Mexican drug cartel behind increase in lime prices

Mexico's infamous cartels are known for their tight control of drug production and export. Now those cartels are also dabbling in other businesses, like limes, a key ingredient in Mexican cuisine, and one of the country's top exports.

Lemons being swapped for limes as prices continue to climb

A worker unloads a truck-full of Mexican limes at a citrus packing plant in La Ruana, in the state of Michoacan, Mexico. (The Associated Press)

In some cases, Canadian supermarkets are now charging well over a dollar for a single lime.

The cold weather and agricultural pests have played a part in curtailing lime production and so raising the cost to consumers. But there is another factor at work here as well: In fact, the price of limes in Canada is closely tied to one of Mexico's infamous drug cartels. 

these cartels are known for their tight control of drug production and export, they are also branching out into other businesses, limes being one of them.

Limes are
 an essential ingredient in much of Mexican cuisine, and one of the country's key exports. 

The green citrus fruits are largely grown in one specific region: the state of Michoacán in the country's southwest. And that's where a cartel called the Knights Templar has been elbowing in.

Gustavo Arellano, a syndicated columnist and author who writes about Mexican cultural issues, says the Knights Templar have been making their presence known in an area called La Tierra Caliente for a few years now. 

So what they've done over the last couple of years, is that, if they're nice, they put humongous taxes on the farmers. If they're not nice, they just kill farmers and take the land and take over lime production themselves."

Workers sort limes at a citrus packing plant in La Ruana, in the state of Michoacan, Mexico. Communities in this region had been under the rule of the cartel known as the "Knights Templar" which demanded protection payments from cattlemen, lime growers and other businesses. (The Associated Press)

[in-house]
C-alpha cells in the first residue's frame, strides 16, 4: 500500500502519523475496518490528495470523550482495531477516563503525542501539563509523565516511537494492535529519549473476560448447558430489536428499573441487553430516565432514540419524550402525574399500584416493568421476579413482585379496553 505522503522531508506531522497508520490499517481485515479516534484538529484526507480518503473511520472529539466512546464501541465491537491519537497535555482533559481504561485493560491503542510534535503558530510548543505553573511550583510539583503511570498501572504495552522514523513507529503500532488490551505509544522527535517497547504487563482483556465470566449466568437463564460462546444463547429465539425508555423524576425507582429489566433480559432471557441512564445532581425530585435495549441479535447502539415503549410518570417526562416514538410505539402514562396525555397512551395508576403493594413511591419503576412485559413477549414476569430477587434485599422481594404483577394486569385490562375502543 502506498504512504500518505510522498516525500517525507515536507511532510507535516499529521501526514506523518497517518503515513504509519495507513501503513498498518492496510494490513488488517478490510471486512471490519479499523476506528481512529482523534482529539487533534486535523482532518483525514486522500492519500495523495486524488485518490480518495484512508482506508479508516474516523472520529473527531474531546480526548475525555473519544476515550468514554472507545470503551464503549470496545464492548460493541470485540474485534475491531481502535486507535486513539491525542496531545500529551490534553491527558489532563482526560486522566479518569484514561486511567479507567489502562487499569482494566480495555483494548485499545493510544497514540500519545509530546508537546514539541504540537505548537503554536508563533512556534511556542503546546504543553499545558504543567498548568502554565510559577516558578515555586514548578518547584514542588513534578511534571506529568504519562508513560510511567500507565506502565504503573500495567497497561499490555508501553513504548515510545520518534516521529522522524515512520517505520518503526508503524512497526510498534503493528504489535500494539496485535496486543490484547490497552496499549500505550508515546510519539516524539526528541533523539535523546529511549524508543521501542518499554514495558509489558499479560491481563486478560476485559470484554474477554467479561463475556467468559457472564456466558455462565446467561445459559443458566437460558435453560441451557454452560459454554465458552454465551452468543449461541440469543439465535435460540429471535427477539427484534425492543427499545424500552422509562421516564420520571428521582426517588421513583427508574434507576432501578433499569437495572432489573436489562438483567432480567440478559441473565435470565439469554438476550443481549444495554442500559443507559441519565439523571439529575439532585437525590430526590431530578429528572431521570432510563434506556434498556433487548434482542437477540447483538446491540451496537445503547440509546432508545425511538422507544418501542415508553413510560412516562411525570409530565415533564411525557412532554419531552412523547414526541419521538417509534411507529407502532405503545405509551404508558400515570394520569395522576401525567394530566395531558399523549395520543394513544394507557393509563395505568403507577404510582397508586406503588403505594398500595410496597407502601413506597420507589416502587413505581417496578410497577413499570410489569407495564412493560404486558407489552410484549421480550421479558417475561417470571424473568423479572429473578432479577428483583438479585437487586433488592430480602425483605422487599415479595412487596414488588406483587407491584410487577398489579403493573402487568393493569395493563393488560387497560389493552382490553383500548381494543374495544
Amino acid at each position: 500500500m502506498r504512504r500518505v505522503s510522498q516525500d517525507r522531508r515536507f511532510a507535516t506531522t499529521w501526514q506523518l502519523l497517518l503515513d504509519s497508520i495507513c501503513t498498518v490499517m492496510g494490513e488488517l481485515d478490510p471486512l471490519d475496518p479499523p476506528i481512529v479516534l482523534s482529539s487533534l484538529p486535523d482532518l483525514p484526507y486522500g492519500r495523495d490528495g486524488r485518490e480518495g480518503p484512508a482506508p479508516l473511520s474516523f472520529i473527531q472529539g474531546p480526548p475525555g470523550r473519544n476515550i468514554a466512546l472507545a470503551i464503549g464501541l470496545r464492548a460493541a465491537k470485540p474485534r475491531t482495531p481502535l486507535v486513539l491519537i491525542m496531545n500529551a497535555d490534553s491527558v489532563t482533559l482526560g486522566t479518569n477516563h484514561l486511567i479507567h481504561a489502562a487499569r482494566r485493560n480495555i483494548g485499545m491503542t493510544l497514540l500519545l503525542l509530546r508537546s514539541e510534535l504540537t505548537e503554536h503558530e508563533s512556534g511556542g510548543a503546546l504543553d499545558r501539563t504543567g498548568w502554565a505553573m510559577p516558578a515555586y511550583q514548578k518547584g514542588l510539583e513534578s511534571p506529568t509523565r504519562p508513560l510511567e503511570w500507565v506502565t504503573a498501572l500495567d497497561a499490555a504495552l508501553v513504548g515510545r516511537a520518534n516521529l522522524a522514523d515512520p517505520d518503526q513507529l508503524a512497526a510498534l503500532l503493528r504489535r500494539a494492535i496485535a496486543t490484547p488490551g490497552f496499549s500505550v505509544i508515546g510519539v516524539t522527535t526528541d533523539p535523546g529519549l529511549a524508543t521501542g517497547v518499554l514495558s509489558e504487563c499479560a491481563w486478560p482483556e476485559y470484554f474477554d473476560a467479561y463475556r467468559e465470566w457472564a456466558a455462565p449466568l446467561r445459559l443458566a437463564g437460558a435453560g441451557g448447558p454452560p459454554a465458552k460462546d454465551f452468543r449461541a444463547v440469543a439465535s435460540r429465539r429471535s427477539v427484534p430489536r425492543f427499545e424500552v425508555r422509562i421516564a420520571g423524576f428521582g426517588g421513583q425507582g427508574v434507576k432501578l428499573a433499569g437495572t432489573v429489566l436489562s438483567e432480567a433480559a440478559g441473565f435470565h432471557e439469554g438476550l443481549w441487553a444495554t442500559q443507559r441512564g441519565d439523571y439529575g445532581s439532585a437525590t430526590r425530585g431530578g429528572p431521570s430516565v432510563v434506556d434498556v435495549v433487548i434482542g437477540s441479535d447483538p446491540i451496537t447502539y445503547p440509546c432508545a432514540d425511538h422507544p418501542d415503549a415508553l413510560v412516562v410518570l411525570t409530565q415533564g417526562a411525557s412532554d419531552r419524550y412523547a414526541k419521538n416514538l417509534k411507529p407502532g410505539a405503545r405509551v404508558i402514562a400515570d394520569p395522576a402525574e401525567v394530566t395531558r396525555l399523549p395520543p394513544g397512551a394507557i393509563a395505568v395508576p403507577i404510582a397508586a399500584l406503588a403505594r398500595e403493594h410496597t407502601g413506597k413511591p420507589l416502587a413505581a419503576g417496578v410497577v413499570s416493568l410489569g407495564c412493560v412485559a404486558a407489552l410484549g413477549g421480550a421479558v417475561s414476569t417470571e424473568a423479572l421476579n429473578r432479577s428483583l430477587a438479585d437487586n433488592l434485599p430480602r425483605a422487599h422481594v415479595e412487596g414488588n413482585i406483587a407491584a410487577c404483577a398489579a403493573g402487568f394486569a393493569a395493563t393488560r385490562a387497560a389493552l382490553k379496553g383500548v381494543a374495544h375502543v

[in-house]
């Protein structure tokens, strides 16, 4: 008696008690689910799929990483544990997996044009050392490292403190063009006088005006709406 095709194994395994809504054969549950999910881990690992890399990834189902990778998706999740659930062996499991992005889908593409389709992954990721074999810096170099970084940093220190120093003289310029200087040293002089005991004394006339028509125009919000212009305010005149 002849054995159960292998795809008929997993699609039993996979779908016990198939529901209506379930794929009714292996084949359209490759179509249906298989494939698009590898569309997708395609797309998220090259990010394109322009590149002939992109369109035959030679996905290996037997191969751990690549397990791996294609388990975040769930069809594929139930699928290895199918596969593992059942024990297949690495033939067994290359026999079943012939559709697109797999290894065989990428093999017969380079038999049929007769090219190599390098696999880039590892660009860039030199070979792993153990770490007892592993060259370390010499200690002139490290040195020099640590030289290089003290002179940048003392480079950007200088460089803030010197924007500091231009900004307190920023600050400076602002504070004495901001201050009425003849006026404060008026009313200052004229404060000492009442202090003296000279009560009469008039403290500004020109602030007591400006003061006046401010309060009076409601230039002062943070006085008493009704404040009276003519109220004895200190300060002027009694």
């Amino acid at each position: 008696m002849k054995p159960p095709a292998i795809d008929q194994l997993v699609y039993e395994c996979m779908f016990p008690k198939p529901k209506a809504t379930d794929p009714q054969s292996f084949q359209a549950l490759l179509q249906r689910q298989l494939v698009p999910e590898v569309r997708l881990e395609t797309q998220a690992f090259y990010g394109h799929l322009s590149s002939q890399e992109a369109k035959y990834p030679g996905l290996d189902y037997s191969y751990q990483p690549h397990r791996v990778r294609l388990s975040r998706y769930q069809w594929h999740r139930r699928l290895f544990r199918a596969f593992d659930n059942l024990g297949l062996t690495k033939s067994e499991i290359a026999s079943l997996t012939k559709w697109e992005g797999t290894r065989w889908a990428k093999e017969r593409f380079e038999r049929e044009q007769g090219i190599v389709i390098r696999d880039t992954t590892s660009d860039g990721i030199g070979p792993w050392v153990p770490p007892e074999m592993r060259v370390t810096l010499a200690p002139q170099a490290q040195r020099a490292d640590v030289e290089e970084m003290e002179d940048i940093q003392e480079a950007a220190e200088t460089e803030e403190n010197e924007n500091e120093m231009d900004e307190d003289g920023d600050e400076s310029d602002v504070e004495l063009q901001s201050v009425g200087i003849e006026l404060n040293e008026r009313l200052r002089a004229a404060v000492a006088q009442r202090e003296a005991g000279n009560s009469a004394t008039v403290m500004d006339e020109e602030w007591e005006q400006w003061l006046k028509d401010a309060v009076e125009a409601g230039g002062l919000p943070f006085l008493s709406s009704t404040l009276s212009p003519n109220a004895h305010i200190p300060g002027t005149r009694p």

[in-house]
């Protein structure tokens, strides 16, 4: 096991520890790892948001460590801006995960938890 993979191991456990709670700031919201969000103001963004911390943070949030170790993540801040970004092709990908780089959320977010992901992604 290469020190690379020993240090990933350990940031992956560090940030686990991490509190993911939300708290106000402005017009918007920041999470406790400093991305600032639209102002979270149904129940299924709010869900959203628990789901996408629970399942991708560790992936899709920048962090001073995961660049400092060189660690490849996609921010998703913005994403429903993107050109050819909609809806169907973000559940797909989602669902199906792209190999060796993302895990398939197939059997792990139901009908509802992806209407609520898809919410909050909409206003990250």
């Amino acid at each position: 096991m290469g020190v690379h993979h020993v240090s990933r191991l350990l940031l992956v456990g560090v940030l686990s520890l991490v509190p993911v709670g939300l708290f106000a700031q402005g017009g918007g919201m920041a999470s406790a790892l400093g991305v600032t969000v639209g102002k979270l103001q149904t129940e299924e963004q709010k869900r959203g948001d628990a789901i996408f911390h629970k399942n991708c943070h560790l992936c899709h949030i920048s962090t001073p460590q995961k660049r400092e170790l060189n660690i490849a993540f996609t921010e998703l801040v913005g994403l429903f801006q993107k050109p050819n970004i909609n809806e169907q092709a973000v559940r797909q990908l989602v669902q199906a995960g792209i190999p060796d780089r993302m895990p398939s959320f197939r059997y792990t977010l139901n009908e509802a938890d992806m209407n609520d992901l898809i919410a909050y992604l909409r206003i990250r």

Starting last year, however, things began to change in Michoacán, when local militias began to spring up in opposition to the Knights Templar cartel.

Those local militias, which are often backed by lime farmers, have been somewhat successful at curtailing the cartels. And the Mexican government has found itself caught in the middle.

"It's been somewhat chaotic given that you've had these 'alto defentas' fighting the cartel," Arellano said. "The cartels have been in retreat ... but as a result they're trying to up their antics with the Mexican military stuck in the middle. So when you have such chaos in the region, price speculators are just going to drive the price of limes up."

Canadians tend to pay a premium for limes anyway, which are generally unit-priced, a few for a dollar. But now, some stores are selling limes for as much as $1.50 each. 

In Southern California, where Arellano lives, limes used to sell for about $40 per case. Now, the case lot price is closer to $100. He said that price increase is now being passed on to consumers, with some restaurants charging for small wedges of lime. 

"Others [are] giving people lemons ... and of course the consumer knows the lemon is nothing like the lime.

"There is a bar here called Matador Cantina where they have a special: Give us a bag of limes and we'll sell you a margarita for a quarter. But they're trying to rip people off. A bag of limes is really more valuable than a margarita."


Khalil Akhtar

Food Columnist

Khalil Akhtar is a syndicated food columnist for CBC Radio. He takes a weekly look at some of the surprising aspects of your daily diet. Khalil is based in Victoria, B.C.


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